Little things can make a big difference

8 November Nov 2015 1834 08 November 2015

Experiences beyond immagination. A touching and simple truth from Save the Children in Serbia.

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Experiences beyond immagination. A touching and simple truth from Save the Children in Serbia.

Captain's log, Earth date 22092015... I keep wishing we could evolve to an alternate universe in which everyone is treated the same and given the same chances, and in which there is no violence, persecution, hunger or violation of basic human rights. A universe in which problems are solved together and any enemies are in a galaxy far away.
And yet, we are all too aware of the reality – the greatest refugee and migrant crisis in Europe since the Second World War happening in our backyards these days. Images of dying children, or children shivering out of fear or cold, are not easy to ignore. Being a war child myself, such images are no a novelty for me, but familiarity only makes them harder to endure.

After spending the first 20 days of September in Belgrade and along the Serbian border with Hungary and Croatia, I have a burning need to explain to people that it’s the little things that can make the most difference. Even frogs made of coloured paper that magically revive and jump, chalk for the sidewalks, soap bubbles, balloons, anything related to Sponge Bob… I have seen Dubravka, our Program Officer in Serbia, easily overcoming any language barrier with these simple things, not only with children, but with their parents and single travellers, too. After weeks, and in some cases months, on the road, they all crave a warm smile and kind words, the same as food and shelter.

I have met many children in the past few weeks and I am in awe of their resilience. Even in improvised tents and living conditions unfit for human beings, they still find the way to be just kids. Our mobile Child Friendly Space team is present daily at the locations where refugees and migrants wait to continue their journey towards Western Europe, towards a future free from the violence they are fleeing. Even before they manage to set up the small “playground”, children are there, ready to help and take part in any upcoming activity.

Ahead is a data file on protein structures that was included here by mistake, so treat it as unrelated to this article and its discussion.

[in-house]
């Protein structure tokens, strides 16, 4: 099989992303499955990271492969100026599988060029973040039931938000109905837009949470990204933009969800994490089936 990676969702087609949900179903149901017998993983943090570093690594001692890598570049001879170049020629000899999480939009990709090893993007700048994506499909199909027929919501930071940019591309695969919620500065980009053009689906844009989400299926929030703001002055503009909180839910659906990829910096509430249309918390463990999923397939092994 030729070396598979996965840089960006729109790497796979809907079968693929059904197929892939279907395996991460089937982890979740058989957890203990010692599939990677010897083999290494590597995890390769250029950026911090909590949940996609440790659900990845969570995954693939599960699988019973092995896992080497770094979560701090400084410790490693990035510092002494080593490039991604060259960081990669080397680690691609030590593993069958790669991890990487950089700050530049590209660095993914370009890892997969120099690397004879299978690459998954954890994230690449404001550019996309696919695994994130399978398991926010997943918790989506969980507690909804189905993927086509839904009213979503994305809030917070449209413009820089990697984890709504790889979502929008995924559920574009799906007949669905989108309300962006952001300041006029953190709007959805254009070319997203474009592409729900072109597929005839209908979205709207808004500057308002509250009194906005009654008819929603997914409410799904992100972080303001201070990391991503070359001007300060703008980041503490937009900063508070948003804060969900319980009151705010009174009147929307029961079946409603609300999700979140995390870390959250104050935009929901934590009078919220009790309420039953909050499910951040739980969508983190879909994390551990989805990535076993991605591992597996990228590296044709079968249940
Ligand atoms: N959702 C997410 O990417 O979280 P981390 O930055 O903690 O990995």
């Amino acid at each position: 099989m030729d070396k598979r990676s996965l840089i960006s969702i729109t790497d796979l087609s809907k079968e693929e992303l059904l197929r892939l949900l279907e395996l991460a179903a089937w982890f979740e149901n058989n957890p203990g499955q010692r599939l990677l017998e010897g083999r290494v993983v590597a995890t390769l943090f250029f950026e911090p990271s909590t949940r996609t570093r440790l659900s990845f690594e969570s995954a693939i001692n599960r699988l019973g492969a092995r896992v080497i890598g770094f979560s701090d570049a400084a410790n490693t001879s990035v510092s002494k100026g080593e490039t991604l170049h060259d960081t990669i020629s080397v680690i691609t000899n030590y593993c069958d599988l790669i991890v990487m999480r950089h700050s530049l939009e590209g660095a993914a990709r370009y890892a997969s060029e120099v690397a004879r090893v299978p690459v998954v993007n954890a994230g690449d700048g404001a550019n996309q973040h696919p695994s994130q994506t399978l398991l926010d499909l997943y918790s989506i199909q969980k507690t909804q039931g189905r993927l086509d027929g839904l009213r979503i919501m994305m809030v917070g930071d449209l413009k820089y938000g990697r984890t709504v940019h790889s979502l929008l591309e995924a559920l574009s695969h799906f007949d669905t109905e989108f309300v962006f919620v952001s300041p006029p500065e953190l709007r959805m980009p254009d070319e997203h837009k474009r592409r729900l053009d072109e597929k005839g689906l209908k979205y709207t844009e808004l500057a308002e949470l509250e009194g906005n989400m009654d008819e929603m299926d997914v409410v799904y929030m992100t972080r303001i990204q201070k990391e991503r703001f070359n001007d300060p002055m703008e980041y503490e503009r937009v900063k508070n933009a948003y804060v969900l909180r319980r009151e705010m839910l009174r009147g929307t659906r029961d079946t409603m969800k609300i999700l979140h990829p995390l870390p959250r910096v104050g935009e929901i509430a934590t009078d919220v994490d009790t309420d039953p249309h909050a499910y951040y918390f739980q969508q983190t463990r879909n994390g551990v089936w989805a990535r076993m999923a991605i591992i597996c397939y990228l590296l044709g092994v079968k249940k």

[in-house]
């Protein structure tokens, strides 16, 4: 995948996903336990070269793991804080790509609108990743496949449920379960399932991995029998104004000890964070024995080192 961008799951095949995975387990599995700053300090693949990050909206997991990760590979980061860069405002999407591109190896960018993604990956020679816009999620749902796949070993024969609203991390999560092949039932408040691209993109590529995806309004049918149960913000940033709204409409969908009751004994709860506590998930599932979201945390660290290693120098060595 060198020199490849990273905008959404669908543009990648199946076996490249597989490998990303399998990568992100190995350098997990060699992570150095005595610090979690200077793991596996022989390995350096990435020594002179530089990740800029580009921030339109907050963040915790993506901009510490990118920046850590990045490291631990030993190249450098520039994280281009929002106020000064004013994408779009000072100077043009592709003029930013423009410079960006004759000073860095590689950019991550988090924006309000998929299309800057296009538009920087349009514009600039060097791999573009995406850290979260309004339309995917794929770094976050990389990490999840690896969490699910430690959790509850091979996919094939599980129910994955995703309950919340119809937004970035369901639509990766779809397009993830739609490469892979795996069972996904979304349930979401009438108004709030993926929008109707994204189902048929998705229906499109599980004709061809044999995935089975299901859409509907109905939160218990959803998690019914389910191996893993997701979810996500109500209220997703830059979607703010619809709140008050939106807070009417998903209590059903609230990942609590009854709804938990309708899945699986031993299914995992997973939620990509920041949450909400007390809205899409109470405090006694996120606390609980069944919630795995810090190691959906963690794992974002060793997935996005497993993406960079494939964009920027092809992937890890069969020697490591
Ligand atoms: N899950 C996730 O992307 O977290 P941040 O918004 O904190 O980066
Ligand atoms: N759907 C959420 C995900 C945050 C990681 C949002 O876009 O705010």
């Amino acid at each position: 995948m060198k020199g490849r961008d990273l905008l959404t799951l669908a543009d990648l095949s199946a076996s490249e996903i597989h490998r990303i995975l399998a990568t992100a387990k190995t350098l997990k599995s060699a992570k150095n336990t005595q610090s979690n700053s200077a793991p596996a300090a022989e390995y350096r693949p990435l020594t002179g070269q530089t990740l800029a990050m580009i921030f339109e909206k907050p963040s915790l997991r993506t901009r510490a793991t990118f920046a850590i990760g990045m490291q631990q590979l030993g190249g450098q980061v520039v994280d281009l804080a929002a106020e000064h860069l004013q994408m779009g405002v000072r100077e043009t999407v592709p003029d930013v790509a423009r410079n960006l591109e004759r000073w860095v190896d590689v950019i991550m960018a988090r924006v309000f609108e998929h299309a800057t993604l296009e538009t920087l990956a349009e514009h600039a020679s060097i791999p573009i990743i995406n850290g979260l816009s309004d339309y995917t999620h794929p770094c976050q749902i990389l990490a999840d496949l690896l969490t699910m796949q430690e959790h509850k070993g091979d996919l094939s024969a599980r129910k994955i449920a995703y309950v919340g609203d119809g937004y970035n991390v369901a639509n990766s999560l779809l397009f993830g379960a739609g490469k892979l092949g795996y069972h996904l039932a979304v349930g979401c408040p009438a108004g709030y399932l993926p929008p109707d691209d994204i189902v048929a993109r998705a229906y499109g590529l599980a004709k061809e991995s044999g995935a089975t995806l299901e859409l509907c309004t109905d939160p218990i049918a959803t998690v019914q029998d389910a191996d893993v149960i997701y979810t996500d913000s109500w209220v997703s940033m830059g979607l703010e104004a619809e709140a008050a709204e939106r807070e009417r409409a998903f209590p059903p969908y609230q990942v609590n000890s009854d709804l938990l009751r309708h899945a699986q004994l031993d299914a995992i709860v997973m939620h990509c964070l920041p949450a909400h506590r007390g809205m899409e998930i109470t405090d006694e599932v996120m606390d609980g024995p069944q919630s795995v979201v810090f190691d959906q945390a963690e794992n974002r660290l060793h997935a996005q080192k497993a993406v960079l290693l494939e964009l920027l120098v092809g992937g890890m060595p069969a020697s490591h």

Only their drawings show how much they need some normalcy in their lives and how such activities are important for them in order to overcome the trauma caused by leaving their homes and suffering harsh situations while travelling. We spoke with a 14-year-old boy from Afghanistan who travelled for seven months from his home country to Serbia. His story left us feeling helpless. How do you help a boy who has travelled alone for over 5,000 kilometres, enduring tough roads, beatings by smugglers, who had been robbed and who is left with only one thing: belief that, once he reaches Sweden, his target country, he will be allowed a normal, decent life? He deserves a life where he has the right to learn, to play, where he can grow in a safe environment and where his human and child rights are respected. Before he ran to catch his bus, he told me he hopes he won’t have to face any violence ever again. I hope that by now he has arrived at his destination safe and sound and that he missed the incidents at the border.

We don’t forget the youngest. As many refugee and migrant families arrive with newborn babies, we have set up a Mothers’ and Babies’ space within the premises of the Asylum Info Centre, within walking distance from the area where refugees and migrants spend their time while in transit in Belgrade. This is a place where mothers with young children can come to feed or change their babies and also get a daily ration of baby food and hygiene products.

After the number of refugees and migrants jammed at the Hungarian border grew, we also delivered basic daily nutrition packages and baby kits (containing baby food, milk, diapers, etc). At this moment, there are no significant retentions at the border with Croatia but we will continue to follow the situation closely so that we are able to respond quickly should the need arise. Seeing how difficult conditions were in August and September, we are seriously concerned about the upcoming colder months and what those conditions could mean for refugees who are still arriving to Serbia – on average 1,000 people every day.
In the meantime, we are present on a daily basis in Belgrade, where there are 500 to 1,000 refugees and migrants at any moment. For the children especially, who deserve a carefree, happy childhood: it’s the little things that can make a great difference.

Sejla Dizdarevic, communications assistant for Save the Children in the North West Balkans.

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